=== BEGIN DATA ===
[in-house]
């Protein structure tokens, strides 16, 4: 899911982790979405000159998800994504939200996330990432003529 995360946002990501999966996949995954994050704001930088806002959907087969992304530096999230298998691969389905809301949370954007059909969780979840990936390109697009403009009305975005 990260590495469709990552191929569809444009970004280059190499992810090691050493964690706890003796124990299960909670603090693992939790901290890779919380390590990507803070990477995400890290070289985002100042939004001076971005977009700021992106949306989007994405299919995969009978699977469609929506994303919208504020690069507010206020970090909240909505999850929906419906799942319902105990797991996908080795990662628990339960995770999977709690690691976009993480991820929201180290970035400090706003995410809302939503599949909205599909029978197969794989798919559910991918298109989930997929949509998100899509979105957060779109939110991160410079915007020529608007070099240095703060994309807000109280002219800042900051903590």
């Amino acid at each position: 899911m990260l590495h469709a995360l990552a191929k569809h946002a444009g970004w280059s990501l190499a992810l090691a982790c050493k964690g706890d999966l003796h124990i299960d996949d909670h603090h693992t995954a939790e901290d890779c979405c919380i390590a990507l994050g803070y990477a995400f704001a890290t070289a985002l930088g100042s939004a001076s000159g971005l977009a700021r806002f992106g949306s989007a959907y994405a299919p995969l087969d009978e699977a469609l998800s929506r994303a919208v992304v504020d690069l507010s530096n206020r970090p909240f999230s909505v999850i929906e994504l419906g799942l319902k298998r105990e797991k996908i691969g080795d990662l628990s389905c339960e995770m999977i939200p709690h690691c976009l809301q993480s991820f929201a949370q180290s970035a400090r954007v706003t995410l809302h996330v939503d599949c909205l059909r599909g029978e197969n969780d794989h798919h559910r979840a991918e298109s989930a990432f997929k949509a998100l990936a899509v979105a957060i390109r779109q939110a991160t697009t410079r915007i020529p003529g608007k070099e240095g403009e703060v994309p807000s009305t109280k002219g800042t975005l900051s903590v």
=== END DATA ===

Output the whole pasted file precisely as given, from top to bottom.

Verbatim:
[in-house]
């Protein structure tokens, strides 16, 4: 899911982790979405000159998800994504939200996330990432003529 995360946002990501999966996949995954994050704001930088806002959907087969992304530096999230298998691969389905809301949370954007059909969780979840990936390109697009403009009305975005 990260590495469709990552191929569809444009970004280059190499992810090691050493964690706890003796124990299960909670603090693992939790901290890779919380390590990507803070990477995400890290070289985002100042939004001076971005977009700021992106949306989007994405299919995969009978699977469609929506994303919208504020690069507010206020970090909240909505999850929906419906799942319902105990797991996908080795990662628990339960995770999977709690690691976009993480991820929201180290970035400090706003995410809302939503599949909205599909029978197969794989798919559910991918298109989930997929949509998100899509979105957060779109939110991160410079915007020529608007070099240095703060994309807000109280002219800042900051903590």
């Amino acid at each position: 899911m990260l590495h469709a995360l990552a191929k569809h946002a444009g970004w280059s990501l190499a992810l090691a982790c050493k964690g706890d999966l003796h124990i299960d996949d909670h603090h693992t995954a939790e901290d890779c979405c919380i390590a990507l994050g803070y990477a995400f704001a890290t070289a985002l930088g100042s939004a001076s000159g971005l977009a700021r806002f992106g949306s989007a959907y994405a299919p995969l087969d009978e699977a469609l998800s929506r994303a919208v992304v504020d690069l507010s530096n206020r970090p909240f999230s909505v999850i929906e994504l419906g799942l319902k298998r105990e797991k996908i691969g080795d990662l628990s389905c339960e995770m999977i939200p709690h690691c976009l809301q993480s991820f929201a949370q180290s970035a400090r954007v706003t995410l809302h996330v939503d599949c909205l059909r599909g029978e197969n969780d794989h798919h559910r979840a991918e298109s989930a990432f997929k949509a998100l990936a899509v979105a957060i390109r779109q939110a991160t697009t410079r915007i020529p003529g608007k070099e240095g403009e703060v994309p807000s009305t109280k002219g800042t975005l900051s903590v």